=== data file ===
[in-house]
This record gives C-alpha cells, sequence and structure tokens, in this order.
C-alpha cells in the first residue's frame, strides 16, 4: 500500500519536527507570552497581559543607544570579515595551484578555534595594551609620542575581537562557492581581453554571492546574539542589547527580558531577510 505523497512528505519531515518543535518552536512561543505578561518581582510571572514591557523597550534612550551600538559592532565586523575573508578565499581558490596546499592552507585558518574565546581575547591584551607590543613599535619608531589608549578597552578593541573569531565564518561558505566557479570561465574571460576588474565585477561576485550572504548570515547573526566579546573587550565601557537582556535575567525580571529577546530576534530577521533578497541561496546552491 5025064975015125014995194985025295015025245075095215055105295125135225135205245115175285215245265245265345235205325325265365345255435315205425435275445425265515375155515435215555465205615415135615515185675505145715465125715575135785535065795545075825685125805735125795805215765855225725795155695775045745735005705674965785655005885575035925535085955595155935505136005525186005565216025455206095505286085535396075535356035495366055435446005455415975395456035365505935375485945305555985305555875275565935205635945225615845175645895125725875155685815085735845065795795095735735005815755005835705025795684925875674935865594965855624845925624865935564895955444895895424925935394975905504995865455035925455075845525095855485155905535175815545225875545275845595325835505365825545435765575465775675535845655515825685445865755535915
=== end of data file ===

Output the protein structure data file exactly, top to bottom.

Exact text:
[in-house]
This record gives C-alpha cells, sequence and structure tokens, in this order.
C-alpha cells in the first residue's frame, strides 16, 4: 500500500519536527507570552497581559543607544570579515595551484578555534595594551609620542575581537562557492581581453554571492546574539542589547527580558531577510 505523497512528505519531515518543535518552536512561543505578561518581582510571572514591557523597550534612550551600538559592532565586523575573508578565499581558490596546499592552507585558518574565546581575547591584551607590543613599535619608531589608549578597552578593541573569531565564518561558505566557479570561465574571460576588474565585477561576485550572504548570515547573526566579546573587550565601557537582556535575567525580571529577546530576534530577521533578497541561496546552491 5025064975015125014995194985025295015025245075095215055105295125135225135205245115175285215245265245265345235205325325265365345255435315205425435275445425265515375155515435215555465205615415135615515185675505145715465125715575135785535065795545075825685125805735125795805215765855225725795155695775045745735005705674965785655005885575035925535085955595155935505136005525186005565216025455206095505286085535396075535356035495366055435446005455415975395456035365505935375485945305555985305555875275565935205635945225615845175645895125725875155685815085735845065795795095735735005815755005835705025795684925875674935865594965855624845925624865935564895955444895895424925935394975905504995865455035925455075845525095855485155905535175815545225875545275845595325835505365825545435765575465775675535845655515825685445865755535915